How To Stop Snoring: Can Your Doctor Help?

Find out what causes snoring and if contacting your physician can help cure the condition.

SNORING. Just hearing that word makes me cringe. My spouse snores, my father snored, I can hear the neighbor next-door snoring, and my spouse has even told me, that I too snore. I still think he's lying. I don't snore. Well maybe just a little. According to American Academy of Otolaryngology Head-Neck Surgery nearly 60 million adults snore. Like chemical dependency or infidelity, snoring may lead to marital discord, and possibly divorce. If you live with a person who snores you should know that it could be very disruptive to others within the household. Loss of productivity at home and work from daytime sleepiness can be due to lack of restful sleep. Snoring affects an estimated 24% to 50% of men, and 14% to 30% of women.

What causes snoring?

When you inhale during your sleep, your soft palate, (the soft area located up near the back of your throat) and your uvula, (that piece of skin that hangs down in the back) may vibrate against the back of your throat or the base of your tongue, causing the vibration noise that we refer to as snoring. The more relaxed you become, the narrower your airway, and the louder the snoring. Snoring may increase due to alcohol consumption, being overweight and even the common cold.

Health issues

There can be some related health issues that come with habitual snoring. According to the National Sleep Foundation, one illness that is of most concern is sleep apnea, a potentially life threatening condition caused by breathing cessation during sleep. Research confirms that people with sleep apnea have a higher incidence of high blood pressure, heart attack and stroke, possibly even death. Depression can occur due to loss of sleep and relationship discord. These health issues do not only affect the person that snores, but also the bed partner, because of fatigue from disruptive sleep.



Treatments for snoring/apnea

Traditional treatments for snoring can range from weight loss to quitting consumption of alcohol at least 4 hours before bedtime. Taking an over the counter decongestant may reduce the swelling in the nasal passages and can help reduce snoring, you may also want to try sleeping on your side. If you have tried the traditional treatments with little or no success, you may want to consider an overnight evaluation at a sleep clinic. This will help the doctors identify the source of your snoring and will be able to find a better treatment. Doctors may prescribe a Mandibular advancement device. This is an oral appliance that slightly advances the lower jaw, which in turn moves the base of the tongue forward to open the airway to allow improved breathing. Approximately 60-75% are proven effective. The fees for the fabrication of this device can range anywhere from $750 to $1250. Depending on your benefits, insurance may cover.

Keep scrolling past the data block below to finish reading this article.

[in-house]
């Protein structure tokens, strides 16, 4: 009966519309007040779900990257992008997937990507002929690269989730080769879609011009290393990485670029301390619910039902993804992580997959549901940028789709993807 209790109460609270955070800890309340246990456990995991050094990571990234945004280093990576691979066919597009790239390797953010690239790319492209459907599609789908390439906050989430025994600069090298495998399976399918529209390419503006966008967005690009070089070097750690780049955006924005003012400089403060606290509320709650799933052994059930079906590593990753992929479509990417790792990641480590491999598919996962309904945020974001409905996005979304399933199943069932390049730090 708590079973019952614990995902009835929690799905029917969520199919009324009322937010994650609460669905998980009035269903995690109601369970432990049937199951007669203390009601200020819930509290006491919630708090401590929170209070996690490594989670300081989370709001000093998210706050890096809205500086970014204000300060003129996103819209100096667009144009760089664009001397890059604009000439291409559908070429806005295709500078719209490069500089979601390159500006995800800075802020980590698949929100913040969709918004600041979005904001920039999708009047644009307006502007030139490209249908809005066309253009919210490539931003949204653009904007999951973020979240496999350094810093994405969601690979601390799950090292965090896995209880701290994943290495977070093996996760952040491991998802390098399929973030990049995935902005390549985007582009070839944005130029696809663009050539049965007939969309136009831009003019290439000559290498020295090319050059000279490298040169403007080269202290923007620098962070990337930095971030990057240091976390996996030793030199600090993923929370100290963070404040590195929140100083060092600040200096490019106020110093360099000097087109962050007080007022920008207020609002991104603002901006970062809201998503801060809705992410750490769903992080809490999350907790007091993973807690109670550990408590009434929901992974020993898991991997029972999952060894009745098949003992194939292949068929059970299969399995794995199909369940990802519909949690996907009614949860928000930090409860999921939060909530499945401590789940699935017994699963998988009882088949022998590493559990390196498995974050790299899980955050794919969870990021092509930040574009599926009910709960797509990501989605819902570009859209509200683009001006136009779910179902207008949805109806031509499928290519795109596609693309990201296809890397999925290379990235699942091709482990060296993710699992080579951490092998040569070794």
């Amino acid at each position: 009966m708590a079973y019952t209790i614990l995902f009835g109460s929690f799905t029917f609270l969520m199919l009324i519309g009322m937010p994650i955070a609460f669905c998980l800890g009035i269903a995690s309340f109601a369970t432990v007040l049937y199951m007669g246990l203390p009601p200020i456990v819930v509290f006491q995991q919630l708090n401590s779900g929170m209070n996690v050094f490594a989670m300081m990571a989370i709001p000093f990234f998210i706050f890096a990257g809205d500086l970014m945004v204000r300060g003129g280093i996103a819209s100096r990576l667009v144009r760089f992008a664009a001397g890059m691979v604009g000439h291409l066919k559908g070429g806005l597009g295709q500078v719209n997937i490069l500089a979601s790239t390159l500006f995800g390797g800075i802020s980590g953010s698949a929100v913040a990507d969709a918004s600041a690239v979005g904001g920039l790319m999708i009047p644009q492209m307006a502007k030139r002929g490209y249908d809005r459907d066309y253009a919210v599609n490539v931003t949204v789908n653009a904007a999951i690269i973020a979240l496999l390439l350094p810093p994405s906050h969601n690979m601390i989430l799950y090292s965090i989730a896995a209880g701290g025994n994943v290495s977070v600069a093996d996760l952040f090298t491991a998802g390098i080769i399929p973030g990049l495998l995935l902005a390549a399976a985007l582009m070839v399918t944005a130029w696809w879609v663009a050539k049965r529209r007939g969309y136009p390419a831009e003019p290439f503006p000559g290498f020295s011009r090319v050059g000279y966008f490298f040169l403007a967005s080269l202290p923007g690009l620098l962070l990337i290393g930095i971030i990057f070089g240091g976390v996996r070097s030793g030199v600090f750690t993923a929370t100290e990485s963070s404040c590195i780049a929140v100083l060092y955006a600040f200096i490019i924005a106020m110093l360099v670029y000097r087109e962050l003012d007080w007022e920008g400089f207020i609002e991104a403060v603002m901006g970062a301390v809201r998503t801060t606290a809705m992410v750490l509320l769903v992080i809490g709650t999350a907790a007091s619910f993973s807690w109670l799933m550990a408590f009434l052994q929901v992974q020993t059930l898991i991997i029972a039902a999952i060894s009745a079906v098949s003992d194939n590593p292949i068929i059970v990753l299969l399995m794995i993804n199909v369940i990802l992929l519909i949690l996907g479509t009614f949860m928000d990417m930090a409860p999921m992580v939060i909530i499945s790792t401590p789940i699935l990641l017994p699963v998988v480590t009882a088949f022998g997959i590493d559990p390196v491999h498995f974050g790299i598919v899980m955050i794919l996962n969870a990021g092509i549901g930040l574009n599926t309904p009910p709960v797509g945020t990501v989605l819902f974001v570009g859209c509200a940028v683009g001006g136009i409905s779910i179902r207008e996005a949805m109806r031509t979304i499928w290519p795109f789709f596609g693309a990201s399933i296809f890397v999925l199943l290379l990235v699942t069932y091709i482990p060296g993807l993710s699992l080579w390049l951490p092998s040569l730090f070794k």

In worst-case scenarios, surgery may be needed, but doctors will suggest this only as a last resort. The most common surgical procedure for treating snoring is Uvulopalatoplasty. This technique removes a portion of the soft palate and most of the uvula. The procedure is done with a laser on an outpatient basis and is usually done in phases. A similar surgical procedure is called Uvulopalatopharyngioplasty. This is a little more involved and is done in a hospital. This procedure removes all of the uvula and most of the soft palate. This treatment is only done in the most severe cases of snoring/obstructive sleep apnea. Somnoplasty is a minor procedure also done on an outpatient basis. Using a local anesthesia, this procedure shrinks excess tissue using low radio frequency. Somnoplasty is designed to minimize the pain and bleeding associated with other surgical procedures.

If you are experiencing sleepiness during the day, loud snoring or pauses in your breathing during sleep, make an appointment and discuss these problems with your doctor. Sleep disorders are treatable.

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